In conclusion, given the need to protect the independence of the Lord Advocate in this area, the undertakings that have already been provided by the Lord Advocate in relation to his intention to issue guidelines to the police and the uncertainties that the amendment might create, I ask Parliament to reject amendment 1.
I thank my friend and colleague Richard Lyle for coming to discuss the amendment with me in advance. He and I had a lengthy discussion, and I understand what motivated him to lodge it. I share the concerns about the circumstances that he spoke about in relation to himself and his family.
As I said to him at the time, I do not think that his amendment is helpful. He spoke about common ground, and of course there is a lot of it. I want to talk about the areas of consensus because I hope to allay some of his concerns. There is some geeky technical stuff in my argument, so I will read from my notes, but I want to say first that I understand where Mr Lyle is coming from.
The amendment would make the commencement of section 1 conditional on the issuing of prosecutorial guidance. However, it could give rise to uncertainty about whether, on a particular date, section 1 was in force. For a person to determine whether section 1 was in force, they would need to ascertain not just whether guidance had been published by the Lord Advocate but whether the guidance had fulfilled the requirements of the amendment. That could well be disputed, and the amendment provides no means for that dispute to be resolved. So, there would be no objective means for anyone to know whether section 1 was in force.
The amendment also contains an inherent contradiction between issuing guidance on policy, which must be in general terms, and ensuring that it is appropriate to the
“individual circumstances of a particular case”.
The Lord Advocate cannot say what would be appropriate in every conceivable set of individual circumstances.
I hope that Richard Lyle will take reassurance from the fact that, at stage 2, the lead committee heard from the Lord Advocate that guidance will be prepared and issued to the chief constable. The Lord Advocate said:
“If the bill is passed, I intend to issue Lord Advocate’s guidelines to the chief constable of Police Scotland on the investigation and reporting of allegations of assaults by parents on children. Those guidelines and prosecutorial policy will support a proportionate and appropriate response to the individual circumstances of particular cases.”—[
Official Report, Equalities and Human Rights Committee,
6 June 2019; c 3.]
The phrase “proportionate and appropriate” is very important, as it is the phrase that Richard Lyle used.
The Lord Advocate went on to say:
“we are already in discussion with Police Scotland about the shape and parameters of guidelines. That is under active consideration. I certainly intend to issue guidelines as near as possible to the coming into force of the legislation. I issue guidelines to the chief constable, and it is then his responsibility to disseminate the instructions to his officers on the ground.”—[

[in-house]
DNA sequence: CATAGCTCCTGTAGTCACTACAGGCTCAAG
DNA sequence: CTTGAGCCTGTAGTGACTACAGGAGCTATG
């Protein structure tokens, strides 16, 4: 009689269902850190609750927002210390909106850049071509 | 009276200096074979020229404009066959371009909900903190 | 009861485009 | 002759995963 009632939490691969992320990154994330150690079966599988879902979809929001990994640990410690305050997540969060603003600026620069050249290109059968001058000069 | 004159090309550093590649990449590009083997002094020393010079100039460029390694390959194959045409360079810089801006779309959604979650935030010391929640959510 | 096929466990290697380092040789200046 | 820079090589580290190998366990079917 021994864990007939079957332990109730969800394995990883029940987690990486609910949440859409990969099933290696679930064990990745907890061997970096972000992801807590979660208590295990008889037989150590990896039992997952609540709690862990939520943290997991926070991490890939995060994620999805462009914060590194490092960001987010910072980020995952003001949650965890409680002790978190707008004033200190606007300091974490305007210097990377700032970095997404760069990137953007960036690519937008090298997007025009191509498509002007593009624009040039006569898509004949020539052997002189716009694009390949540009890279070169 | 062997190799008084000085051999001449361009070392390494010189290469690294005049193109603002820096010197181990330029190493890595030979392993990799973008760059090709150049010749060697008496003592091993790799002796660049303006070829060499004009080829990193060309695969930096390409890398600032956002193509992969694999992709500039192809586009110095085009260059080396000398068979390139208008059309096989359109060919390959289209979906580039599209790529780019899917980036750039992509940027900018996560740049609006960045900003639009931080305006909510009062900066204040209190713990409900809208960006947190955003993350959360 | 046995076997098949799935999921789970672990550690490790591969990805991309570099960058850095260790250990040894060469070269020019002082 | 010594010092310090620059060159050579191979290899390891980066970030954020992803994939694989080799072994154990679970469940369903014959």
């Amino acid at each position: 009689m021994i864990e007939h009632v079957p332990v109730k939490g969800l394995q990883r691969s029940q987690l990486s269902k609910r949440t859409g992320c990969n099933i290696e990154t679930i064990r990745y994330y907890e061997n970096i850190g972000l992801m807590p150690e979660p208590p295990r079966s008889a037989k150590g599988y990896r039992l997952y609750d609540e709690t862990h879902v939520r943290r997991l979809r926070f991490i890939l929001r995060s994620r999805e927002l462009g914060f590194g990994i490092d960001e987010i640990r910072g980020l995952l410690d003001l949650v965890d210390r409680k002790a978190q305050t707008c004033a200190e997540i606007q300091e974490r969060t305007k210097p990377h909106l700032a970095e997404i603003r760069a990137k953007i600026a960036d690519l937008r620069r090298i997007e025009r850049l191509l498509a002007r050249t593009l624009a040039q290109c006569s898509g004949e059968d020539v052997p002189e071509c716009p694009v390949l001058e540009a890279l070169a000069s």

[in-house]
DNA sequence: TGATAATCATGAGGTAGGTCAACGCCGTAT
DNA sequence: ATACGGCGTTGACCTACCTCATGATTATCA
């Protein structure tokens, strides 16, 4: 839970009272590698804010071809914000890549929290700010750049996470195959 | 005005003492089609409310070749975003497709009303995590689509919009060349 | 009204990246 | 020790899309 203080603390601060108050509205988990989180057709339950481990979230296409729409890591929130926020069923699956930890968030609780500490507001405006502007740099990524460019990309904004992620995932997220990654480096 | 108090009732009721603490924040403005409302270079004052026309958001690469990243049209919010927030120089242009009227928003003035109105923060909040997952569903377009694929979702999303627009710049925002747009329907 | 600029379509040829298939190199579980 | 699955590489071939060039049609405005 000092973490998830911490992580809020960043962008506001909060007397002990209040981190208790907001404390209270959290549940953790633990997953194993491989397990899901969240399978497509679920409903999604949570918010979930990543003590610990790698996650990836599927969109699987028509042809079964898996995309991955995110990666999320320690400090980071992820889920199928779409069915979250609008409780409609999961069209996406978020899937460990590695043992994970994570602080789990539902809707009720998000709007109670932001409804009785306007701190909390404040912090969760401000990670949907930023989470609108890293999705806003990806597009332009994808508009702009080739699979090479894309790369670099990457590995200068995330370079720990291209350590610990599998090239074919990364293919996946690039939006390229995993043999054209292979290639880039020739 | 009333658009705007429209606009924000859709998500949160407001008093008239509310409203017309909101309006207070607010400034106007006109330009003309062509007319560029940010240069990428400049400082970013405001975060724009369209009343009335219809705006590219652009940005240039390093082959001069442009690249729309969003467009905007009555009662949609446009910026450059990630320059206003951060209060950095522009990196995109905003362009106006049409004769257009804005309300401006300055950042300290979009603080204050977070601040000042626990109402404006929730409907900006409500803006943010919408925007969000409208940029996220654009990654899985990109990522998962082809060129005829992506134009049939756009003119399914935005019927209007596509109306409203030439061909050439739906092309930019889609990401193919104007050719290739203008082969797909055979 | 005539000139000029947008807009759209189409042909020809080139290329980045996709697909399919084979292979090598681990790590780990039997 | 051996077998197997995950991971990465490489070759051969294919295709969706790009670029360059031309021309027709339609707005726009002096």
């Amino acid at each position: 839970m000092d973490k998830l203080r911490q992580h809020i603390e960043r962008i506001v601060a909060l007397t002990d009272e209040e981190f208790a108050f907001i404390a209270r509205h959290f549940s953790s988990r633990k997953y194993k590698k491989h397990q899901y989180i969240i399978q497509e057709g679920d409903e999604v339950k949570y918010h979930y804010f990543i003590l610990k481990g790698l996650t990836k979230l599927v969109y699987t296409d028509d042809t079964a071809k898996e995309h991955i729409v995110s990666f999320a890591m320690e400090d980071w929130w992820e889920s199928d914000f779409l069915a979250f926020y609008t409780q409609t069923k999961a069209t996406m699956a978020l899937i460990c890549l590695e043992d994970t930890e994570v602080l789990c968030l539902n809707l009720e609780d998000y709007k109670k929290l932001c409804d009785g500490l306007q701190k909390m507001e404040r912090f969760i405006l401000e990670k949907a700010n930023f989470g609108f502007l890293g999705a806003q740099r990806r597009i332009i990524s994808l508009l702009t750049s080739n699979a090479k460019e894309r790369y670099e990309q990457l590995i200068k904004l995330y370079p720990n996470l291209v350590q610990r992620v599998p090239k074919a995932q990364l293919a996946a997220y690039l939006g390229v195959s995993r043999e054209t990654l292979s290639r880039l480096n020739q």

Official Report, Equalities and Human Rights Committee,
6 June 2019; c 9.]
Importantly, the Lord Advocate also set out details of the current publicly available prosecution code, which contains comment on the public interest test and how the best interests of the child are central to decision making. We also heard about that from Police Scotland and social workers, who are at the front line of dealing with such issues. The amendment is therefore likely to cause confusion as to whether section 1 is in force and add no value to the work that the Lord Advocate has already confirmed is under way.
I hope that that provides some assurance to Richard Lyle. If he presses his amendment, I ask colleagues not to support it.
Today, during a school visit by Taylor high school, I was asked what I believe in. I believe in the rule of law and I believe that I should stand up and share my concerns at each and every opportunity, and that, most of the time, I should listen to my constituents who have emailed me, sharing their concerns regarding the bill.
I also believe that I should be allowed to share those concerns and I therefore thank every member in the chamber for listening to my concerns without a single interruption, for a change. I also thank John Finnie for the discussion that we had.
Members lodge amendments and sometimes we later think about them and have a change of mind. With regard to the minister’s comments, I believe that the Lord Advocate has now indicated that he will begin discussions with Police Scotland, with a view to producing procedural guidance. It is a feature of our law that the police are not obliged to report every crime: they report according to the parameters that the Lord Advocate lays down, and prosecutors are not obliged to prosecute every crime.
Due to those assurances, I will not press my amendment. However, I believe that I have made the point for safeguarding and I have made the point that, as far as I am concerned, assurances have been made. Therefore, I am not pressing my amendment 1.